Cover casserole with foil and bake for 40 minutes.  Uncover and continue baking 10-15 minutes more or until filling is bubbling around the edges and masa topping is set in the center and lightly golden in color. (If you’re not sure, pick up a bit of topping from the center of the pie — if it’s still raw underneath, return to the oven for 10 minutes more.)

Let sit 10-15 minutes before serving.  Tamale pie keeps well in the fridge for about 4 days, though the tamale topping won’t be as fluffy when reheated.  Reheat individual servings, covered with a damp paper towel, in the microwave.

Make it meatless:

Use vegetable stock instead of chicken.  Omit the shredded meat and add an additional 3 cups chopped vegetables, beans, and/or tofu.  Try, alone or in combination:

∙ Eggplant, peeled, diced, and added to the pan along with the zucchini and mushrooms.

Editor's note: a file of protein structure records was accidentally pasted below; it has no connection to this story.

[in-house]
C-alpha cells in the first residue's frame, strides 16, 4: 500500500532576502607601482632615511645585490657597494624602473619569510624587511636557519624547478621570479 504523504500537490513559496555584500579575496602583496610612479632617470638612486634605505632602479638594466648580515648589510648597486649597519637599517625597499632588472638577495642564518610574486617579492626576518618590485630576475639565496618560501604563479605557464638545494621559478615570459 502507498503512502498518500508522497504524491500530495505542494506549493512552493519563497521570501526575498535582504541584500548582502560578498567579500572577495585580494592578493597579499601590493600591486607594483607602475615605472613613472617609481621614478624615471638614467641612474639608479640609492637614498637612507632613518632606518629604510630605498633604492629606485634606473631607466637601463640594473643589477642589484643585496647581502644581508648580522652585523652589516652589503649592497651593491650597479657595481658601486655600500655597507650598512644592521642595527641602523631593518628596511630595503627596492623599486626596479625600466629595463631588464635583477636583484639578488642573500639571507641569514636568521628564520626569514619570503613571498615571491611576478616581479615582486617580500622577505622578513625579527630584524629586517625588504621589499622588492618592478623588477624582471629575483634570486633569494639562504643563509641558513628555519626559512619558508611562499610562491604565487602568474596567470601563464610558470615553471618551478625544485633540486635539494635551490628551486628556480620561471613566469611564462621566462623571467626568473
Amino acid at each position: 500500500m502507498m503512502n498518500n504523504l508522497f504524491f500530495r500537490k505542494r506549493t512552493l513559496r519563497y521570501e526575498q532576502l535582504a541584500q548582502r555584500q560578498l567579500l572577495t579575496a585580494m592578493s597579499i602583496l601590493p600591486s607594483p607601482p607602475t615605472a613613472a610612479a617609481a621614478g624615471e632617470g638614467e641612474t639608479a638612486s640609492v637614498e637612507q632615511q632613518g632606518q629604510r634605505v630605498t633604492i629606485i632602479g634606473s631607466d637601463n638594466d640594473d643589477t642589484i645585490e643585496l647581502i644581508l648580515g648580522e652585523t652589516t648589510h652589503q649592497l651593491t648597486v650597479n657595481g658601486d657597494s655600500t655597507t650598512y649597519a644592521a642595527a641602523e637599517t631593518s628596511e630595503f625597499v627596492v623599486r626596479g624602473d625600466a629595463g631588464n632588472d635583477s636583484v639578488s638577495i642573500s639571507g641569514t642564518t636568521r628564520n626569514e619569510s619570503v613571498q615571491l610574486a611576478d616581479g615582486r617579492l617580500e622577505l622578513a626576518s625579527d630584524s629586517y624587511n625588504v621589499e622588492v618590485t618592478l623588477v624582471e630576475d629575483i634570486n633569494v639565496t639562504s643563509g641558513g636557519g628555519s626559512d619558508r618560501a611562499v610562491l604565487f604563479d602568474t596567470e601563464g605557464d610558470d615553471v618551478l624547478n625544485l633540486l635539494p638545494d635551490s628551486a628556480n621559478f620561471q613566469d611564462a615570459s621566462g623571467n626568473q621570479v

∙ Butternut squash, peeled, seeded, diced small, and added to the pan with the zucchini and mushrooms.  Before adding the cornstarch slurry, test a piece of squash for doneness.  If it’s not tender, simmer filling a few minutes longer before you thicken it.

∙ Fresh or frozen corn kernels, added to the pan just before the cornstarch slurry.

∙ Whatever cooked beans (or lentils) you have on hand.  A 15 oz. can contains about 1 ½ cups of beans.

∙ Firm tofu, drained, pressed, diced, and added to the pan along with the beans.

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A few tablespoons of non-dairy milk and a little extra baking powder replace eggs in this tender sugar cookie.  Happy Valentine’s Day!

Egg-free, dairy-free sugar cookies

Yield:  Depends on the size of your cutters